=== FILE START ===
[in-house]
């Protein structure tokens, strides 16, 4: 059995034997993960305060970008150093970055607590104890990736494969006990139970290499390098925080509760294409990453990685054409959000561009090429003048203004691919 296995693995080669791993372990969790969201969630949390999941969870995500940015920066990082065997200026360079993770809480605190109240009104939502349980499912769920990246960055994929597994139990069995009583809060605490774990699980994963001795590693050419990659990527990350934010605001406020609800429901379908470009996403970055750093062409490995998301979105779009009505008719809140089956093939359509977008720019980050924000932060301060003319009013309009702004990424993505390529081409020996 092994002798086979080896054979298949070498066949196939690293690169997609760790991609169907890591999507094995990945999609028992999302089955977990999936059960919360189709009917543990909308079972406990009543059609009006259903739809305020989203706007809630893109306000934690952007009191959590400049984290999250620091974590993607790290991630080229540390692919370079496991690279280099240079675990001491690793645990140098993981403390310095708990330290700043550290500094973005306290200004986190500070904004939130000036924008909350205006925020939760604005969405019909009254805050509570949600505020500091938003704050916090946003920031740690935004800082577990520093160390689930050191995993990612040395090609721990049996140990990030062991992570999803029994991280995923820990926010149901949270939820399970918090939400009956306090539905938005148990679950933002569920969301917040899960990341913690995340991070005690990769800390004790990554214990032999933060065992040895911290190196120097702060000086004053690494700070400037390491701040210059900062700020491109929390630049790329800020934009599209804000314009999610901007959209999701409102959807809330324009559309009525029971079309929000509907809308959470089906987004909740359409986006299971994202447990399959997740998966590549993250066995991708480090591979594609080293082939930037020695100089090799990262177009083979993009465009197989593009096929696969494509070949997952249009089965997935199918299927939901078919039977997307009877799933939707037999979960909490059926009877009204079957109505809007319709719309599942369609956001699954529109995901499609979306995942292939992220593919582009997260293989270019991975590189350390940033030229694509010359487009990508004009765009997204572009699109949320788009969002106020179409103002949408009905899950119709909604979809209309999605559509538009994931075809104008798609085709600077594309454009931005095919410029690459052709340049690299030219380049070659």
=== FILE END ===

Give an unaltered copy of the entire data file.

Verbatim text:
[in-house]
């Protein structure tokens, strides 16, 4: 059995034997993960305060970008150093970055607590104890990736494969006990139970290499390098925080509760294409990453990685054409959000561009090429003048203004691919 296995693995080669791993372990969790969201969630949390999941969870995500940015920066990082065997200026360079993770809480605190109240009104939502349980499912769920990246960055994929597994139990069995009583809060605490774990699980994963001795590693050419990659990527990350934010605001406020609800429901379908470009996403970055750093062409490995998301979105779009009505008719809140089956093939359509977008720019980050924000932060301060003319009013309009702004990424993505390529081409020996 092994002798086979080896054979298949070498066949196939690293690169997609760790991609169907890591999507094995990945999609028992999302089955977990999936059960919360189709009917543990909308079972406990009543059609009006259903739809305020989203706007809630893109306000934690952007009191959590400049984290999250620091974590993607790290991630080229540390692919370079496991690279280099240079675990001491690793645990140098993981403390310095708990330290700043550290500094973005306290200004986190500070904004939130000036924008909350205006925020939760604005969405019909009254805050509570949600505020500091938003704050916090946003920031740690935004800082577990520093160390689930050191995993990612040395090609721990049996140990990030062991992570999803029994991280995923820990926010149901949270939820399970918090939400009956306090539905938005148990679950933002569920969301917040899960990341913690995340991070005690990769800390004790990554214990032999933060065992040895911290190196120097702060000086004053690494700070400037390491701040210059900062700020491109929390630049790329800020934009599209804000314009999610901007959209999701409102959807809330324009559309009525029971079309929000509907809308959470089906987004909740359409986006299971994202447990399959997740998966590549993250066995991708480090591979594609080293082939930037020695100089090799990262177009083979993009465009197989593009096929696969494509070949997952249009089965997935199918299927939901078919039977997307009877799933939707037999979960909490059926009877009204079957109505809007319709719309599942369609956001699954529109995901499609979306995942292939992220593919582009997260293989270019991975590189350390940033030229694509010359487009990508004009765009997204572009699109949320788009969002106020179409103002949408009905899950119709909604979809209309999605559509538009994931075809104008798609085709600077594309454009931005095919410029690459052709340049690299030219380049070659």